October 03, 2022
Don't Get Hooked: Avoid Becoming the Bait of a Phishing Email
The cybersecurity landscape is rapidly changing and being fooled by just one phishing email can compromise your entire organization. Take a look at the infographic below to learn what to look out for in a suspicious email.
of spear phishing attack emails sent over a 3-year period impersonated well-known companies
Hackers will try to craft a sender email address to impersonate and trick the recipient into thinking the email is coming from a legit company, an employee, or even customer support. The email address might look like it is coming from a reputable entity, the CEO of your organization or even a stakeholder. However, if you look closely, you can see that both the sender’s name and email address doesn’t match. And if you are still unsure, you can always reach out to that individual or call the company to verify if they sent out an email or not.
Source: Barracuda, "Spear Phishing: Top Threats and Trends | Barracuda Networks"
of email recipients open an email based on the subject line alone
Cybercriminals always create a false sense of urgency in the tone of the subject line. They want to nudge potential victims to act and respond quickly, especially if the email is looking like it is coming from an executive, colleague, or boss. The end goal of a shady subject line is suggesting that the email is part of a previous conversation to trick the user into trusting the sender.
Source: Finances Online, "52 Email Subject Line Statistics: 2022 Trends & Effective Ideas - Financesonline.com," January 2022
of 16 million phishing messages that arrive in users’ inboxes daily are opened
When looking at the messaging in a phishing email, 97% of people fail to recognize that it is a scam. However, there are important things to carefully look out for in the messaging. Phishing email messaging will present many red flags such as urgent language, asking the user reply to a different email address, grammatical errors, spelling typos, and even attempts to trick the user into thinking they will land a lucrative deal if they act quickly. Logically speaking, why would someone offer a deal that’s too good to be true? That is because the cybercriminals behind phishing emails incentivize the recipient to open an attachment or click on a link by claiming there will be a reward at the end.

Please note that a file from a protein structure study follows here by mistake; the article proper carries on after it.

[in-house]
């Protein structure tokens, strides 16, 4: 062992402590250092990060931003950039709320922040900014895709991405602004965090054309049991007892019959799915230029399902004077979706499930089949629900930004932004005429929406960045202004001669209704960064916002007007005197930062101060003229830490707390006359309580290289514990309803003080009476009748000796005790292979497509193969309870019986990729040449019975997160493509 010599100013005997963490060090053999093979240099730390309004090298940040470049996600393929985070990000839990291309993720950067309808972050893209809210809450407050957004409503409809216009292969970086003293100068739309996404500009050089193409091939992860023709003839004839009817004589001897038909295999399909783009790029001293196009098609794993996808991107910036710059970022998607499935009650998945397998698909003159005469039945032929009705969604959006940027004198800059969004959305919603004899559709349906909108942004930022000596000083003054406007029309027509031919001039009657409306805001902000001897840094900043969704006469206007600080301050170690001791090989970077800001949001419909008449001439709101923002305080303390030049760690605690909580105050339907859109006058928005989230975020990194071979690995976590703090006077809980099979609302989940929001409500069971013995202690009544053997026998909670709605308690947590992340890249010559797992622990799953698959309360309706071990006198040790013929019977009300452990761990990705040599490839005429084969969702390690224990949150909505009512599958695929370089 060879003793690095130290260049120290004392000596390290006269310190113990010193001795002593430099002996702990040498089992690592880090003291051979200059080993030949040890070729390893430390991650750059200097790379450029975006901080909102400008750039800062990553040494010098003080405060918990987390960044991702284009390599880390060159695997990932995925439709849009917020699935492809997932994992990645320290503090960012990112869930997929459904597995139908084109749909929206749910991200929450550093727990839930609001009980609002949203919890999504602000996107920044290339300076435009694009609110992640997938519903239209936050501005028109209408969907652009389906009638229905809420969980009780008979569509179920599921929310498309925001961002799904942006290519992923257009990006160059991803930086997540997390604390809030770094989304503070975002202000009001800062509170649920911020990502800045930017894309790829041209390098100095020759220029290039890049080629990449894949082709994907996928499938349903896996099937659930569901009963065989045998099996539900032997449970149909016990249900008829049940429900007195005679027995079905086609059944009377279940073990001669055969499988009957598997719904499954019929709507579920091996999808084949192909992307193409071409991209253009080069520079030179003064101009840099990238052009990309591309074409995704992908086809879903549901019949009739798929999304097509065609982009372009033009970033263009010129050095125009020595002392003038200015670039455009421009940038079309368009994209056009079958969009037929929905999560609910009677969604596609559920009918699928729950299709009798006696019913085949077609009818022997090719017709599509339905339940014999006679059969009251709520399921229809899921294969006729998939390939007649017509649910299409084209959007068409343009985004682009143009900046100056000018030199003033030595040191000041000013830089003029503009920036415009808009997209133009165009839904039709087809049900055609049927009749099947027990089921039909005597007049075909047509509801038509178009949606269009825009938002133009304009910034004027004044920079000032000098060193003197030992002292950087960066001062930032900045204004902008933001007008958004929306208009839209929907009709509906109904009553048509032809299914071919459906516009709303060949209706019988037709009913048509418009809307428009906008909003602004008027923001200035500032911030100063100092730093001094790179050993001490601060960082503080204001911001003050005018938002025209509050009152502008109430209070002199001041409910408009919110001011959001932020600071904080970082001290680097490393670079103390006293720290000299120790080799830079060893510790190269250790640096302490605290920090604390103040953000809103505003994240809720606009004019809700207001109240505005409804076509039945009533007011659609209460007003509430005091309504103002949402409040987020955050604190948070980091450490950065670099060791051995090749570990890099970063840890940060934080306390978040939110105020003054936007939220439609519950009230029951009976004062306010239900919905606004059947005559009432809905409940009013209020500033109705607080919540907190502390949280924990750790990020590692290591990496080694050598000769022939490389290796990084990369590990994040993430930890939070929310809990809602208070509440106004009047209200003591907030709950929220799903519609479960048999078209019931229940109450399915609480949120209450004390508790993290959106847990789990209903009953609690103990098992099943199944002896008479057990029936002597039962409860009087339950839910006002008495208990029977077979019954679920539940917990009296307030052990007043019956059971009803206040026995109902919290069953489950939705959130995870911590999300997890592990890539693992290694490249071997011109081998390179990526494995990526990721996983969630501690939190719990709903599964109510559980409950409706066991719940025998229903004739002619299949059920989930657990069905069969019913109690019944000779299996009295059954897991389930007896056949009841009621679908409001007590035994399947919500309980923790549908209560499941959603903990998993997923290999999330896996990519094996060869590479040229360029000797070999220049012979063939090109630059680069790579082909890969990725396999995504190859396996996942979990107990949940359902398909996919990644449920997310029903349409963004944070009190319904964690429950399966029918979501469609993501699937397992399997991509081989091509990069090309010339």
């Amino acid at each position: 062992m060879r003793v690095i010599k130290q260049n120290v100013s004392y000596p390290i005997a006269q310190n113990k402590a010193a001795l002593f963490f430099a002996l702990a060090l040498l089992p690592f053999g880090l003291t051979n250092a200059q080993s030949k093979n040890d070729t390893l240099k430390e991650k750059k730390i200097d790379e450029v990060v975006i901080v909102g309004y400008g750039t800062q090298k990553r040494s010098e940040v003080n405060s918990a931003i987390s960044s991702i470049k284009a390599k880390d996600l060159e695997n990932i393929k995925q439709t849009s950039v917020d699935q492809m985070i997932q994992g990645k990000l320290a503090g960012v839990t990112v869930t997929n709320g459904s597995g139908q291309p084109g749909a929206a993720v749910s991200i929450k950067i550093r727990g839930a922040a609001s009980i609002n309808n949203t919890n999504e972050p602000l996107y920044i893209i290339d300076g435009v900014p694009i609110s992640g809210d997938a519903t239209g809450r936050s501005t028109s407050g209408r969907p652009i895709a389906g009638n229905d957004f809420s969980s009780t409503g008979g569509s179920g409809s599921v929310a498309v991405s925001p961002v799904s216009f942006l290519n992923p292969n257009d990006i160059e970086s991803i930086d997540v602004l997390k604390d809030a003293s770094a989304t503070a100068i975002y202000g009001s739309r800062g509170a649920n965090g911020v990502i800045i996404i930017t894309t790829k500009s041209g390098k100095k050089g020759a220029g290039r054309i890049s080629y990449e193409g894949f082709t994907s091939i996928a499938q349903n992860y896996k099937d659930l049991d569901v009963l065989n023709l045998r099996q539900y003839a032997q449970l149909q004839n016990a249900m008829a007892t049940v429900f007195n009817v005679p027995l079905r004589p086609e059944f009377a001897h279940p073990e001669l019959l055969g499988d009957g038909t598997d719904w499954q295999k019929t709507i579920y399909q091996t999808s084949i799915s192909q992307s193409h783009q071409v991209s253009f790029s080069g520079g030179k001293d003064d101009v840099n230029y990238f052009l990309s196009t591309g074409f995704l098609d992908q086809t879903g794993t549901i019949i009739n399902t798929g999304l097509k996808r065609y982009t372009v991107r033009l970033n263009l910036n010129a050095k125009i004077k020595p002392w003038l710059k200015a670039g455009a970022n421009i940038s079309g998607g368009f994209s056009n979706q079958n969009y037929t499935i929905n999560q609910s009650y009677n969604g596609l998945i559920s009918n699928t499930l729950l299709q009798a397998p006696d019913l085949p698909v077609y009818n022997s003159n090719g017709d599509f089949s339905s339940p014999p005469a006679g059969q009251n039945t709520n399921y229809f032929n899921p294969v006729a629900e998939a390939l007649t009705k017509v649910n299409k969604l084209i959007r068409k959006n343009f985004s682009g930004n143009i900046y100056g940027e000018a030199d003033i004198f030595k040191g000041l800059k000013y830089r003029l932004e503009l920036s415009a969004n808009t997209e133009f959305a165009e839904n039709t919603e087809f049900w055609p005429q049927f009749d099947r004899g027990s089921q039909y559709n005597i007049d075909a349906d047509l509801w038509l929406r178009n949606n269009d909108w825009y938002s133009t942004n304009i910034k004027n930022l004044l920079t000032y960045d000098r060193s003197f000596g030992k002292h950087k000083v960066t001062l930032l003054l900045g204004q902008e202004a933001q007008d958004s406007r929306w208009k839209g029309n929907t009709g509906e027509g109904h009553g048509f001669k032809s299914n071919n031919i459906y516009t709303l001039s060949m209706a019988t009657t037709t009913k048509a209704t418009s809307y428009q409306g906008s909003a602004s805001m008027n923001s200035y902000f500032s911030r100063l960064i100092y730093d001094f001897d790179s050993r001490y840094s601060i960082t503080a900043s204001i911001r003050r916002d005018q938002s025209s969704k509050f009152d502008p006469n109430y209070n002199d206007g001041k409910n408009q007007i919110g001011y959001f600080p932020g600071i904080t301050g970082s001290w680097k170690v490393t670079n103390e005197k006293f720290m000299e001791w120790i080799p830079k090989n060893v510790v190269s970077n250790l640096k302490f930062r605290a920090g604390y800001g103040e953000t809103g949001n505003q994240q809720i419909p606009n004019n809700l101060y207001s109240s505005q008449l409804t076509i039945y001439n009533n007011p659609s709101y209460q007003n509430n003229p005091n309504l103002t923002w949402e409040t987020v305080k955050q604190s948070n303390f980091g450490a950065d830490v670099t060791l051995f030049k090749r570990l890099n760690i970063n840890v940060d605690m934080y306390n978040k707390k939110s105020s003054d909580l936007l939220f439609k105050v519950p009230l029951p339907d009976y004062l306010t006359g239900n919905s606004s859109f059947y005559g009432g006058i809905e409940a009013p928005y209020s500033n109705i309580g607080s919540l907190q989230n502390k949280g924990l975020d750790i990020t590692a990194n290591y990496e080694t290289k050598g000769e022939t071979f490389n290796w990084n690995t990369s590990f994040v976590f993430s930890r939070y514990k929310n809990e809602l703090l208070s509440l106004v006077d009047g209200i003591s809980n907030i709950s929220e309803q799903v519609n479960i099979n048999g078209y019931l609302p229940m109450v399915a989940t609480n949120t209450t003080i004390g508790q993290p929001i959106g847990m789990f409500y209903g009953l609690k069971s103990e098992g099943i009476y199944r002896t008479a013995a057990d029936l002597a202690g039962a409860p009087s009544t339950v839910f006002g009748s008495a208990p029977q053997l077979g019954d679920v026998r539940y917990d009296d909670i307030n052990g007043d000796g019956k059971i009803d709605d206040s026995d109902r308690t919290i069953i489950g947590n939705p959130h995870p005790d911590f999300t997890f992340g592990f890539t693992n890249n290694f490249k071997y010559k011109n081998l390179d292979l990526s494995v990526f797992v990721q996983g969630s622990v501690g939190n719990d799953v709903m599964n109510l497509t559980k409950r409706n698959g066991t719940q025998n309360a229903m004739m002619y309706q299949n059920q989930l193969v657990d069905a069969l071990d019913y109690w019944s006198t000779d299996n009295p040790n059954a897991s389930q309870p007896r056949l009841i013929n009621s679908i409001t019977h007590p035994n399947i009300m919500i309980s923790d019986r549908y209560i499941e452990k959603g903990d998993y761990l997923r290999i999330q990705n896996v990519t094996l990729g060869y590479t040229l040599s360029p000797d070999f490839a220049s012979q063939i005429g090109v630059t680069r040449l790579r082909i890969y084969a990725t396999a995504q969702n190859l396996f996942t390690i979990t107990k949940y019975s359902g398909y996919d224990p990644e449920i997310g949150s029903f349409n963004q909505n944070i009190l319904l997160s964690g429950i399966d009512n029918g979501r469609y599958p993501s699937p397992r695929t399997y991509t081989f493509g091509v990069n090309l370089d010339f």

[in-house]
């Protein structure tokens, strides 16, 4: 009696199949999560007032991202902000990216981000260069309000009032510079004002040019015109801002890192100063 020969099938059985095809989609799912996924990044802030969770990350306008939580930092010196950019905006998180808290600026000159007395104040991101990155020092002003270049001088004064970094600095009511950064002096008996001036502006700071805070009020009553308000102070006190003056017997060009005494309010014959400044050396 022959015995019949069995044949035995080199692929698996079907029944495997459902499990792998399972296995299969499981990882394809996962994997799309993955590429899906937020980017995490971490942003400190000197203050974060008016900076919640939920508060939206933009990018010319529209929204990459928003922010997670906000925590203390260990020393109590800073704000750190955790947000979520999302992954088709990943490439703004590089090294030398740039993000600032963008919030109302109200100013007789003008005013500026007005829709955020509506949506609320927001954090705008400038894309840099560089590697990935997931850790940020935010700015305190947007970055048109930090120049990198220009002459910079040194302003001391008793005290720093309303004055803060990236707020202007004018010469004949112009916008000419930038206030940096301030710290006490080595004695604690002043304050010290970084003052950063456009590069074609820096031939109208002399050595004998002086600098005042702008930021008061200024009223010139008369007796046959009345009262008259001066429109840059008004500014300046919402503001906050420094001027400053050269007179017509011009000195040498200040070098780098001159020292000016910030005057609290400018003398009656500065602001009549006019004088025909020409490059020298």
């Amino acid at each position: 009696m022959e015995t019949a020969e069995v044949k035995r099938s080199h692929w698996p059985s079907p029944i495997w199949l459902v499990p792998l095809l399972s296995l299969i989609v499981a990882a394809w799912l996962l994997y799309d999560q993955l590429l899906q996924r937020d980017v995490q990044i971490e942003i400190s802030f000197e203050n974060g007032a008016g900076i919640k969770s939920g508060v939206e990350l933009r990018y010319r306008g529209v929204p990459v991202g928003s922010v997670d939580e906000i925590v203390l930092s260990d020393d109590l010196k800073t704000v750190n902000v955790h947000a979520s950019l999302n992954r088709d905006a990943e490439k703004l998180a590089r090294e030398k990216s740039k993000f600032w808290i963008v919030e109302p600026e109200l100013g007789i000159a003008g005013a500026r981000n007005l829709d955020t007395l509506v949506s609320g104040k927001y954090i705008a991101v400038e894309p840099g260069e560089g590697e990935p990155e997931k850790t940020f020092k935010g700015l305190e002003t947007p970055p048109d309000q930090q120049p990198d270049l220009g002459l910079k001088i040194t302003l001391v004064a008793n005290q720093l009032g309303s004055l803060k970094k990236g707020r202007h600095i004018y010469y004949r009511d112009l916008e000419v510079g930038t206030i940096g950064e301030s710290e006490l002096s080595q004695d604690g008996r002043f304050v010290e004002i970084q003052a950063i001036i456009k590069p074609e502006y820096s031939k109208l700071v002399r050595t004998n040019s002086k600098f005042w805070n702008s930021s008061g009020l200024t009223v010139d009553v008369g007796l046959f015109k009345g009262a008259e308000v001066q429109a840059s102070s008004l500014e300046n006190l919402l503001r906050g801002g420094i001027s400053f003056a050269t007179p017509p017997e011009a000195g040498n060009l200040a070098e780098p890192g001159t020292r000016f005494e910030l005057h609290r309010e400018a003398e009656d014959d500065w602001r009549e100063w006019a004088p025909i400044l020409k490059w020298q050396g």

Source: Stat Center, "50+ Email Spam & Phishing Statistics (2022 Update) (emailstatcenter.com)," January 2022
of malware is installed via malicious email attachments
Attachments in a phishing email are used as a simple way for hackers to gain access to your sensitive information such as login credentials, credit card information, or your social security number. Not to mention that opening an attachment from a phishing email can be disguised malware that will infect your computer.
Source: Clearedin, "Top 10 Phishing Attack Statistics That Should Scare You (clearedin.com)," 2021
of U.S. workers clicked an email link that led to a suspicious website
When approaching a suspicious email in your inbox, it might include a hyperlink or two that instructs you to act. It is always best to use extreme caution and do not click on any of the links. What might look like a legitimate link can be a disguised link that leads to a hacker’s website to steal your credentials. The best course of action is to hover your mouse over the hyperlink text and look at the bottom left of the screen to see the full URL of the website you would go to if you were to click on the link. Even if you receive an email with a link from someone you know or aren’t certain it’s safe, treat it with caution and don’t click on the link.
Source: Proofpoint, "Proofpoint’s 2022 State of the Phish Report Reveals Email-Based Attacks Dominated the Threat Landscape in 2021; Tailored Security Awareness Training Remains Critical for Protecting Hybrid Work Environments | Proofpoint US," February 2022
Phishing emails have become a regular occurrence in our digital world and cybercriminals have increased in numbers, giving IT departments a big headache. And the pandemic only catapulted the occurrence of these emails as organizations have shifted over to a remote or hybrid work environment. With phishing emails happening alot more frequently these days, all the reason for your organization to have a combative strategy in place to protect your sensitive information and our CDW Cybersecruity experts can help with that.
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